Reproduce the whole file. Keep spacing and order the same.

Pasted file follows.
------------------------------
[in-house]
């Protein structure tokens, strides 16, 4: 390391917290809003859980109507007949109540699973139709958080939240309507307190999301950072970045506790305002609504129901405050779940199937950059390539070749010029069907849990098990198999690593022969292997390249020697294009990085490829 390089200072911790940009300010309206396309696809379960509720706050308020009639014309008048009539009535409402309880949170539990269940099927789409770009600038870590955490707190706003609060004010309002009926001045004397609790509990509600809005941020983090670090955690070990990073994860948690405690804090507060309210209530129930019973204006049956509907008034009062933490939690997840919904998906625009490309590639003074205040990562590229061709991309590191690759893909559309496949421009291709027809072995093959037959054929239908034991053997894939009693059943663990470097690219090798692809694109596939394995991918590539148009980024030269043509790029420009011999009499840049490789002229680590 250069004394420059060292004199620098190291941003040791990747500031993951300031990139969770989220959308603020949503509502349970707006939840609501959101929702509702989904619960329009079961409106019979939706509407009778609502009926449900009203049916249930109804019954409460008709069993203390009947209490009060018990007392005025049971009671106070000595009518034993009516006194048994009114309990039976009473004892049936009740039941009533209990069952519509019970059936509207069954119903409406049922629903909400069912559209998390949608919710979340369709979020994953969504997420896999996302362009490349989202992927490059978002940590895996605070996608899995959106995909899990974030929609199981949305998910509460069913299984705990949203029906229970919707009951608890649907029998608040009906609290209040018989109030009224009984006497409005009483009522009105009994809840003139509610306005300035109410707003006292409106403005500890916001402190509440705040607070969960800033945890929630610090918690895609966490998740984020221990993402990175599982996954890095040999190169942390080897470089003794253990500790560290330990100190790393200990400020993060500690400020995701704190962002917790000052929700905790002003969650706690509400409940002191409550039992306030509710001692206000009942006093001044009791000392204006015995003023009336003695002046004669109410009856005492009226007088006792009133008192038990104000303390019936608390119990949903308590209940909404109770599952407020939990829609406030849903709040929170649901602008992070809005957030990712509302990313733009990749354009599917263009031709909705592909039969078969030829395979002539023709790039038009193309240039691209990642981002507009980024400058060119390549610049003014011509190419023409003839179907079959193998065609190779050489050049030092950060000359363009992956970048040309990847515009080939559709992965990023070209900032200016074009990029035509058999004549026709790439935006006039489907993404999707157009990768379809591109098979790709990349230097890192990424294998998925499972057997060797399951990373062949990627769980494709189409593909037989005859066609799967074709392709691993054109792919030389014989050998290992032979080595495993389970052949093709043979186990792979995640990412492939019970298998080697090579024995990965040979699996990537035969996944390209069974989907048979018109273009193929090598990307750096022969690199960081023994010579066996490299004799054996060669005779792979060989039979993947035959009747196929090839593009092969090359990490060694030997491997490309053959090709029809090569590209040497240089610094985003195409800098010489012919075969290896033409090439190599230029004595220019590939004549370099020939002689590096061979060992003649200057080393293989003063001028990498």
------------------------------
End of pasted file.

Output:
[in-house]
């Protein structure tokens, strides 16, 4: 390391917290809003859980109507007949109540699973139709958080939240309507307190999301950072970045506790305002609504129901405050779940199937950059390539070749010029069907849990098990198999690593022969292997390249020697294009990085490829 390089200072911790940009300010309206396309696809379960509720706050308020009639014309008048009539009535409402309880949170539990269940099927789409770009600038870590955490707190706003609060004010309002009926001045004397609790509990509600809005941020983090670090955690070990990073994860948690405690804090507060309210209530129930019973204006049956509907008034009062933490939690997840919904998906625009490309590639003074205040990562590229061709991309590191690759893909559309496949421009291709027809072995093959037959054929239908034991053997894939009693059943663990470097690219090798692809694109596939394995991918590539148009980024030269043509790029420009011999009499840049490789002229680590 250069004394420059060292004199620098190291941003040791990747500031993951300031990139969770989220959308603020949503509502349970707006939840609501959101929702509702989904619960329009079961409106019979939706509407009778609502009926449900009203049916249930109804019954409460008709069993203390009947209490009060018990007392005025049971009671106070000595009518034993009516006194048994009114309990039976009473004892049936009740039941009533209990069952519509019970059936509207069954119903409406049922629903909400069912559209998390949608919710979340369709979020994953969504997420896999996302362009490349989202992927490059978002940590895996605070996608899995959106995909899990974030929609199981949305998910509460069913299984705990949203029906229970919707009951608890649907029998608040009906609290209040018989109030009224009984006497409005009483009522009105009994809840003139509610306005300035109410707003006292409106403005500890916001402190509440705040607070969960800033945890929630610090918690895609966490998740984020221990993402990175599982996954890095040999190169942390080897470089003794253990500790560290330990100190790393200990400020993060500690400020995701704190962002917790000052929700905790002003969650706690509400409940002191409550039992306030509710001692206000009942006093001044009791000392204006015995003023009336003695002046004669109410009856005492009226007088006792009133008192038990104000303390019936608390119990949903308590209940909404109770599952407020939990829609406030849903709040929170649901602008992070809005957030990712509302990313733009990749354009599917263009031709909705592909039969078969030829395979002539023709790039038009193309240039691209990642981002507009980024400058060119390549610049003014011509190419023409003839179907079959193998065609190779050489050049030092950060000359363009992956970048040309990847515009080939559709992965990023070209900032200016074009990029035509058999004549026709790439935006006039489907993404999707157009990768379809591109098979790709990349230097890192990424294998998925499972057997060797399951990373062949990627769980494709189409593909037989005859066609799967074709392709691993054109792919030389014989050998290992032979080595495993389970052949093709043979186990792979995640990412492939019970298998080697090579024995990965040979699996990537035969996944390209069974989907048979018109273009193929090598990307750096022969690199960081023994010579066996490299004799054996060669005779792979060989039979993947035959009747196929090839593009092969090359990490060694030997491997490309053959090709029809090569590209040497240089610094985003195409800098010489012919075969290896033409090439190599230029004595220019590939004549370099020939002689590096061979060992003649200057080393293989003063001028990498």